The Monsterverse movies have had a particularly hard time figuring out what to do with its human characters. 2014’s Godzilla, which had a famously in-flux production thanks to an unfinished script and multiple corporate demands, unwisely killed off the most sympathetic character (Bryan Cranston’s nuclear technician/doting father) halfway through the movie, leaving the audience without a character to connect to. (Sorry, Aaron Taylor-Johnson.) Kong: Skull Island did a slightly better job on the human front, mostly because it cast so many likable actors in plumb roles (including Brie Larson, John Goodman, Samuel L. Jackson and John C. Reilly) but it also made baffling decisions like casting Tom Hiddelston as a “master tracker” who doesn’t really do anything. And the post-Vietnam War setting, while insanely cool and adding some much-needed texture, also creates an emotional divide since we know we’ll never see them again in the main, modern day-set continuity.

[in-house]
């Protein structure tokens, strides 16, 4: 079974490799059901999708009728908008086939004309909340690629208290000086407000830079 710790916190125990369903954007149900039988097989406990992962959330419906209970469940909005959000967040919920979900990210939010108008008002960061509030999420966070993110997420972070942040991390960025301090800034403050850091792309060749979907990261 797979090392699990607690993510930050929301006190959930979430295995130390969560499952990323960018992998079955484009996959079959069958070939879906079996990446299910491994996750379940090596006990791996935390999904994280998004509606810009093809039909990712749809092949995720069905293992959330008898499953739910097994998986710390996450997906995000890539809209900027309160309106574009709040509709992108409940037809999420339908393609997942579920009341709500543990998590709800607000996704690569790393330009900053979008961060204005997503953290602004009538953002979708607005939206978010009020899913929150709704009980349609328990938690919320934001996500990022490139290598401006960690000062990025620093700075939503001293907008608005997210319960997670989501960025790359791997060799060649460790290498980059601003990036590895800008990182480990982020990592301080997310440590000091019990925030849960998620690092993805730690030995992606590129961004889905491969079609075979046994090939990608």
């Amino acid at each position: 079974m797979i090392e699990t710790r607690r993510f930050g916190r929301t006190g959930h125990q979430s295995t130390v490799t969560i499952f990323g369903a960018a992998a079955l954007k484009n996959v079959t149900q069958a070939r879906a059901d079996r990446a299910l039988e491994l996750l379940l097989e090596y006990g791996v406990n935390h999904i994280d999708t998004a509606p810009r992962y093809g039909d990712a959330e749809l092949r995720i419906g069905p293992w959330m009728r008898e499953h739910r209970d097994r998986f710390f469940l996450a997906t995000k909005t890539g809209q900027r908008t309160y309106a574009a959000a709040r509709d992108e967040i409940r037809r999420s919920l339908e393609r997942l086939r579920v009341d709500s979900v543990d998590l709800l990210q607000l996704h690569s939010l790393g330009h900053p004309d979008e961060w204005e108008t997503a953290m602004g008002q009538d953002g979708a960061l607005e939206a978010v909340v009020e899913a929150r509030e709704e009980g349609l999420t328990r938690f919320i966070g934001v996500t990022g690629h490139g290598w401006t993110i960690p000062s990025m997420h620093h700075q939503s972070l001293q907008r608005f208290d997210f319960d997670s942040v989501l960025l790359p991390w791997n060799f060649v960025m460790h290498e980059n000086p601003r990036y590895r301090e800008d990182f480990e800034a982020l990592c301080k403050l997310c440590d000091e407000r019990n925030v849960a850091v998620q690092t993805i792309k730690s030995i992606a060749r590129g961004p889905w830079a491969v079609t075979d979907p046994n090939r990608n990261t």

Godzilla: King of the Monsters certainly had more characters, although most of them were relegated to either commanding some kind of aircraft or looking at computer monitors. It did, however, have a huge moment for the entire franchise – in a touching sequence Ken Watanabe, in an effort to revive Godzilla, sets off a nuclear explosion. In the same scene he does something no other character has done in a previous Godzilla movie: he touches Godzilla. It’s a subtle, quiet moment, and those without a knowledge of the history of the character and film series would have probably not thought anything of it, but it seemed to open the door to the possibility of the monsters and humans connecting on a more personal level.
All of which brings us to Godzilla vs. Kong. In the opening sequence of the movie, set in a contained, heavily monitored section of Skull Island (there has been some kind of catastrophic event that has turned the once-lush island into a continuous typhoon), we see that Kong has formed a relationship with a young girl named Jia (Kaylee Hottle). Jia, we later learn, is the last of the Iwi people that used to populate Skull Island. She, like Kong, is an orphan. It’s a brief sequence but it establishes something important: that they have a bond that goes beyond the relationship between any character and giant monster in the Monsterverse thus far. It also adds a dimension to the movies that were sorely missing before: the friendship between a human and a nonhuman character.